I have recently been reading a little book that my wife found for me at a rummage sale. It is one of those books that finds its’ way into your life that you probably would never have found on your own. The book’s title is “Einstein’s Dreams” and was written several years ago by Alan Lightman, a professor of physics and writing at MIT.
In this book (according to a review written by Idris Hsi), “Alan Lightman has created a series of vignettes
that describe some dreams that Einstein could have had while trying to
understand the mysteries of relativity, space, and time. Each vignette
contains a world that behaves according to a particular model or perception
of time and space, inhabited by people who have evolved behaviors and philosophies
as a consequence of this paradigm.”
I really couldn’t have said it any better.
There is a story where time is slower at higher elevations and there is a massive migration to the mountains so that people will be able to live longer. People at lower elevations even build their houses on stilts in order to maximize the effect of time on their lives.
Another story talks about how each moment is so slow that people get lost between sticking a fork into a salad and the fork actually making it to their mouths. There is also the world where you live your whole life somewhere between dawn and the setting of the sun. The other side of this is the people who live their lives bewteen dusk and sunrise and therefore never really see the sun.
Other than the possibility that different time dimensions exist at the same time as our own, the book did get me thinking about time and how we pereceive it. Some waste time as if there were no end to it for themselves. Other people seem to make each moment count as if it will end someday soon.
The bible tells us that our time on earth is as the life of a flower—short in relation to the whole of what has been and what more is to come—a mere vapor so to speak ( James 4:14).
I do know that our perception of time changes as we age—summer as a child used to be almost like an entire year and now seems like just so many weeks. The time between each Christmas seems shorter each year and that is not because stores begin to advertise the holiday long before Thanksgiving—although that may also be a sign of how time is perceived as well.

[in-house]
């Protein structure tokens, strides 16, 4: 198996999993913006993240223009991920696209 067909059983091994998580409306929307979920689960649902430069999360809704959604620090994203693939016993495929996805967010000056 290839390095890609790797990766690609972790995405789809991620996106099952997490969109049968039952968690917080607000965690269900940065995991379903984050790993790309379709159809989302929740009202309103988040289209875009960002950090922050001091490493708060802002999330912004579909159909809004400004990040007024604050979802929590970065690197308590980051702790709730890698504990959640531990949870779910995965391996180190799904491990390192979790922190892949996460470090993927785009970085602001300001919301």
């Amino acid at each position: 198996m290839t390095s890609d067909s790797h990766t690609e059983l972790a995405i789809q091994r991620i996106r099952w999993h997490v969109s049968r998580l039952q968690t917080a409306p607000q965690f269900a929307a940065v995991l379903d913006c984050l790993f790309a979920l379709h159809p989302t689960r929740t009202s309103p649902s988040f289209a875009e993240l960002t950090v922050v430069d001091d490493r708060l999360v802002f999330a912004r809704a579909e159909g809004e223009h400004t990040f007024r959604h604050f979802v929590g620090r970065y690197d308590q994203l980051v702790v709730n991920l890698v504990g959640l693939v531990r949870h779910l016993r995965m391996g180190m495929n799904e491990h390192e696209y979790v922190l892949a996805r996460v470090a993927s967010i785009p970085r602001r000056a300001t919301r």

Bob Dylan told us back in the late 60’s that the times were changing but didn’t tell us that 40 years later we would still be listening to that song as well as others that he has written.
As I write this my daughter is preparing to enter high school on the 8th of August. I am from up north and we never started school until after labor day. Here in the mountains they call off school at the hint of a snowfall (for safety’s sake) but up north where the roads were flat and straight we hardly ever had a snow day unless there came a blizzard of two or three feet.
It seems like it was just yesterday that Laura was beginning school—now she often cooks her mom and me dinner, knows more about the computer than the average kid and is becoming a beautiful young lady. Why—we have even started some around-the-neighborhood driving lessons in anticipation of an actual license in a year or so.
Time does seem to fly except when you are in a traffic jam or grocery store line that doesn’t seem to be moving. Then it creeps along at a snail’s pace and seems to go slower the more you think about it.
So, as we navigate through life, remember this: there are people all around us moving at different paces within their very own time zones. For some the speed limit is not posted and for others it is a conservative 45 miles per hour. Some people are still living in the past and haven’t moved into the present where most of us hang our hats. Some are so into the “now” that yesterday is already a distant memory (if remembered at all) and tomorrow hasn’t even crossed their minds yet.
Other people we meet like to control time and are always where their daytimer says they should be. Some don’t wear watches and just like to know that it is today—they eat when they are hungry and sleep when they are tired and try to live peacfeully the rest of the time.
I guess the moral to the story is that if we keep looking for the time to do something, chances are we never will.
Or as Bob Dylan said:
Well, the moral of the story,
The moral of this song,
Is simply that one should never be
Where one does not belong.
So when you see your neighbor carryin’ somethin’,
Help him with his load,
And don’t go mistaking Paradise
For that home across the road.
Copyright © 1968; renewed 1996 Dwarf Music